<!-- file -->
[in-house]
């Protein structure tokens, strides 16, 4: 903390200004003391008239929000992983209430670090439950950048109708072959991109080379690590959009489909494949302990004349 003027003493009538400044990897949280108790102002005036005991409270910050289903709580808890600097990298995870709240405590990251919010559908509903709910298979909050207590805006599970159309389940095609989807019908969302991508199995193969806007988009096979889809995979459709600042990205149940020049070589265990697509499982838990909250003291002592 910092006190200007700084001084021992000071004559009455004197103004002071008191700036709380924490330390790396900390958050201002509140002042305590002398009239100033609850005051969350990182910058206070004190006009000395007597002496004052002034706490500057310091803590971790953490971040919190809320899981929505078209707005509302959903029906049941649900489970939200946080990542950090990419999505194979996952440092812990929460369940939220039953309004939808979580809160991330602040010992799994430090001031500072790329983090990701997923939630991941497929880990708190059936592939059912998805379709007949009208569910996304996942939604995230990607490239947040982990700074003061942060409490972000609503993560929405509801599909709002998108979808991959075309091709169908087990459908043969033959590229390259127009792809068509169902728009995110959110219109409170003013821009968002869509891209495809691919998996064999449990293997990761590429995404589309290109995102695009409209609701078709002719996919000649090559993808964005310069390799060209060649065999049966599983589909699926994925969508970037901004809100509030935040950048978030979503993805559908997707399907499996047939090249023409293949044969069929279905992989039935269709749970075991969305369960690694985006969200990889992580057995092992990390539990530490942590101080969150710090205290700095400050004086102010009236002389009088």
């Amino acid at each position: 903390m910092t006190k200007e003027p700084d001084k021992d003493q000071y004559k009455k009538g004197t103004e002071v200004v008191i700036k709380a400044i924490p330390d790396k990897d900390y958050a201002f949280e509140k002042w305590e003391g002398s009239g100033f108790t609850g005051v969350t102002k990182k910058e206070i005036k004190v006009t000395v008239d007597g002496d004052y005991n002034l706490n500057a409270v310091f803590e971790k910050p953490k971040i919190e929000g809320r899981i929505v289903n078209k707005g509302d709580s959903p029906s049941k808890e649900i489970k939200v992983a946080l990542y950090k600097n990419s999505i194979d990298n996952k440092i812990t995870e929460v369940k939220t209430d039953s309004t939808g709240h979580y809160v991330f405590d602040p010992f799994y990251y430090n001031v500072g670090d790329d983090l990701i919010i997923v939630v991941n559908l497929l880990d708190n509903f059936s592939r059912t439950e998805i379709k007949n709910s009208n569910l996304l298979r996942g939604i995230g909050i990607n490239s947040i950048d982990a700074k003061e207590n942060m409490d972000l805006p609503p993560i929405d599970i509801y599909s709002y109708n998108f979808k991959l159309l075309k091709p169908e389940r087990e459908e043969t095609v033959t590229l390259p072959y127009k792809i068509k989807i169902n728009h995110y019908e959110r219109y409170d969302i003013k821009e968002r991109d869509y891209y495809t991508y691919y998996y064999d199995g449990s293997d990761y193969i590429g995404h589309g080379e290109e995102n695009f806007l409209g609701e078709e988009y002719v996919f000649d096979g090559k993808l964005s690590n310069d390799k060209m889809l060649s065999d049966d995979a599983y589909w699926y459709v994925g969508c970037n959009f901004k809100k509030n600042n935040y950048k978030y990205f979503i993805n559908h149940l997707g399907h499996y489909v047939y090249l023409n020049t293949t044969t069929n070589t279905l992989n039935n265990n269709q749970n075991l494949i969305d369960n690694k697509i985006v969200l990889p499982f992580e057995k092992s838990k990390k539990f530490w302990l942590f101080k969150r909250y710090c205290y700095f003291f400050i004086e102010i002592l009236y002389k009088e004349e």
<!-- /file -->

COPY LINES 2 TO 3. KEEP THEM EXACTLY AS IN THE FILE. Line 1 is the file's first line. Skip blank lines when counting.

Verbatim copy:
């Protein structure tokens, strides 16, 4: 903390200004003391008239929000992983209430670090439950950048109708072959991109080379690590959009489909494949302990004349 003027003493009538400044990897949280108790102002005036005991409270910050289903709580808890600097990298995870709240405590990251919010559908509903709910298979909050207590805006599970159309389940095609989807019908969302991508199995193969806007988009096979889809995979459709600042990205149940020049070589265990697509499982838990909250003291002592 910092006190200007700084001084021992000071004559009455004197103004002071008191700036709380924490330390790396900390958050201002509140002042305590002398009239100033609850005051969350990182910058206070004190006009000395007597002496004052002034706490500057310091803590971790953490971040919190809320899981929505078209707005509302959903029906049941649900489970939200946080990542950090990419999505194979996952440092812990929460369940939220039953309004939808979580809160991330602040010992799994430090001031500072790329983090990701997923939630991941497929880990708190059936592939059912998805379709007949009208569910996304996942939604995230990607490239947040982990700074003061942060409490972000609503993560929405509801599909709002998108979808991959075309091709169908087990459908043969033959590229390259127009792809068509169902728009995110959110219109409170003013821009968002869509891209495809691919998996064999449990293997990761590429995404589309290109995102695009409209609701078709002719996919000649090559993808964005310069390799060209060649065999049966599983589909699926994925969508970037901004809100509030935040950048978030979503993805559908997707399907499996047939090249023409293949044969069929279905992989039935269709749970075991969305369960690694985006969200990889992580057995092992990390539990530490942590101080969150710090205290700095400050004086102010009236002389009088």
């Amino acid at each position: 903390m910092t006190k200007e003027p700084d001084k021992d003493q000071y004559k009455k009538g004197t103004e002071v200004v008191i700036k709380a400044i924490p330390d790396k990897d900390y958050a201002f949280e509140k002042w305590e003391g002398s009239g100033f108790t609850g005051v969350t102002k990182k910058e206070i005036k004190v006009t000395v008239d007597g002496d004052y005991n002034l706490n500057a409270v310091f803590e971790k910050p953490k971040i919190e929000g809320r899981i929505v289903n078209k707005g509302d709580s959903p029906s049941k808890e649900i489970k939200v992983a946080l990542y950090k600097n990419s999505i194979d990298n996952k440092i812990t995870e929460v369940k939220t209430d039953s309004t939808g709240h979580y809160v991330f405590d602040p010992f799994y990251y430090n001031v500072g670090d790329d983090l990701i919010i997923v939630v991941n559908l497929l880990d708190n509903f059936s592939r059912t439950e998805i379709k007949n709910s009208n569910l996304l298979r996942g939604i995230g909050i990607n490239s947040i950048d982990a700074k003061e207590n942060m409490d972000l805006p609503p993560i929405d599970i509801y599909s709002y109708n998108f979808k991959l159309l075309k091709p169908e389940r087990e459908e043969t095609v033959t590229l390259p072959y127009k792809i068509k989807i169902n728009h995110y019908e959110r219109y409170d969302i003013k821009e968002r991109d869509y891209y495809t991508y691919y998996y064999d199995g449990s293997d990761y193969i590429g995404h589309g080379e290109e995102n695009f806007l409209g609701e078709e988009y002719v996919f000649d096979g090559k993808l964005s690590n310069d390799k060209m889809l060649s065999d049966d995979a599983y589909w699926y459709v994925g969508c970037n959009f901004k809100k509030n600042n935040y950048k978030y990205f979503i993805n559908h149940l997707g399907h499996y489909v047939y090249l023409n020049t293949t044969t069929n070589t279905l992989n039935n265990n269709q749970n075991l494949i969305d369960n690694k697509i985006v969200l990889p499982f992580e057995k092992s838990k990390k539990f530490w302990l942590f101080k969150r909250y710090c205290y700095f003291f400050i004086e102010i002592l009236y002389k009088e004349e």